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I was a little taken aback today, when I went up to our little local shop to get bread, and the proprietor said how glad she was about Ming. Seeing my confusion, she said, “I heard it on the news.” I told her about the reduced charges and she said she already knew which was quite disconcerting because we didn’t hear or see anything on the news. Then she said she was annoyed that they didn’t pronounce his name correctly and I laughed because how does anyone who isn’t Scottish get ‘Ming’ out of ‘Menzies’?

Ming and I are glad we didn’t see or hear his verdict on the news although I am now wondering who did. Oh well, I’m sure small town chitchat will only give it 24 hours and will mostly be positive and there is no point wondering. I suddenly realized I have been hiding away a bit by not frequenting the local shop, butcher, post office and petrol station as much as usual. It became a little nerve-wracking after the accident because I was never sure if people would ask me questions or avoid the subject (strangely similar to how people are not sure whether or not to ask about Anthony).

Stigma, embarrassment, acceptance, humility, guilt, miscommunication, shame, empathy, bewilderment, grief and joy; all of these factors and emotions and more have bundled themselves together, over so many months now, that it is difficult to know how to untangle what has become a maze that I have found the exit to. And yet, on opening the exit door, nothing looks particularly different; the grass is still brown from a long, hot summer, the mice and rabbits continue to plague us, the car needs washing, and I am very behind with the house-hold jobs.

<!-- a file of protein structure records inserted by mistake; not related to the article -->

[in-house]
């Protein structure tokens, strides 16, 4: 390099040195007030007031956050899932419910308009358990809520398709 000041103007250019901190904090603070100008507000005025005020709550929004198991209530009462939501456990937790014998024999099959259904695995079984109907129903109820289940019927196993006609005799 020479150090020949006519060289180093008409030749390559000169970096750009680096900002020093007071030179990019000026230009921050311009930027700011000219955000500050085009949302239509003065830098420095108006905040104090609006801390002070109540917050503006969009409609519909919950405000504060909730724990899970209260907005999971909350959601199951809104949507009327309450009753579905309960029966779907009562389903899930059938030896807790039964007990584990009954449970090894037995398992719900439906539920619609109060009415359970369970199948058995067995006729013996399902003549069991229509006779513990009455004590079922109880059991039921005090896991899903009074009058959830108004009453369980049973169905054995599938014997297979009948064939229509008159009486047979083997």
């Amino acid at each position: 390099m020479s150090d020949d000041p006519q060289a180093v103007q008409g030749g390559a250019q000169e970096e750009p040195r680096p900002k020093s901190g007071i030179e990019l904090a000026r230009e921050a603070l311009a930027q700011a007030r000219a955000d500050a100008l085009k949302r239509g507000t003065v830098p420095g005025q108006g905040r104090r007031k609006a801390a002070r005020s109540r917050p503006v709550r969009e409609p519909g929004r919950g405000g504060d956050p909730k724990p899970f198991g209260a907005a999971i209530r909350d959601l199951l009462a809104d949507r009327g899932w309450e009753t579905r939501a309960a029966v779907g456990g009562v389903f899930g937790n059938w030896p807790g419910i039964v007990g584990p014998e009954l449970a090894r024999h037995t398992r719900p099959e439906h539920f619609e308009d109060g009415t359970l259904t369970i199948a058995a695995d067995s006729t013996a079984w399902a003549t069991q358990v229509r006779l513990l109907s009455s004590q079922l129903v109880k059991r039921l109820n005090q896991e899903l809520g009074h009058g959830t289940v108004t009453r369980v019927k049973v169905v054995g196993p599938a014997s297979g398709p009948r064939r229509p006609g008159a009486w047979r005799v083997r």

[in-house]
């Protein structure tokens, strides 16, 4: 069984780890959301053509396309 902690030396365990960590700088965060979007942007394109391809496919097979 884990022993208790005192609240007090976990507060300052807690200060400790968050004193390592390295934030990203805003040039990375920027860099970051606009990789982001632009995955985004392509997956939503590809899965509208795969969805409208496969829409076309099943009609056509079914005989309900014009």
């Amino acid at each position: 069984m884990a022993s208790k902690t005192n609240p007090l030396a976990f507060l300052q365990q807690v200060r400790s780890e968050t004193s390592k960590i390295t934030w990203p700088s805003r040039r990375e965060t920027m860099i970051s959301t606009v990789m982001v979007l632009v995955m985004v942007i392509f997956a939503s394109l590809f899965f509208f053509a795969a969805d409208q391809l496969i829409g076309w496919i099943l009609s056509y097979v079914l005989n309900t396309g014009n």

I never experienced any sort of anticlimax as each of the children recovered from their injuries; it was just pure joy. And yet now that the court case against Ming is over, the joy of Monday has been replaced with a sense of nothingness which is, I guess, the space of anticlimax that precedes exiting the maze.

Tomorrow, I will exit the maze, having spent one final day within its mystery. I didn’t want to stay there but I had to figure a few things out like how to cope with people’s concern or lack of, how to move on with the newfound grace, faith and compassion I am already experiencing and how to be more grateful for every single moment of every single day, and every single person – especially my brothers’ families and my mother.

Tomorrow, if someone else says, “I heard it on the news,” I will allow my soul to smile as I leave the maze.

Happy Easter.

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Easter Saturday, Parkinson’s disease and a picnic

Today, Ming and I picked up Anthony from the nursing home, took him out to my mother’s place, picked her up, then went down to the foreshore near her home for a picnic. It was a perfect day, sunny, but with a breeze, so we grabbed some takeaway (sushi and chicken rolls) and managed to find a gazebo right near the water. Now that Ming’s back has half healed from his second spinal surgery, he insisted on doing all of the maneuvering of Ants in and out of the car and the walker/wheelchair we recently bought, and, except for when we picked Ants up, he was pretty mobile – bonus!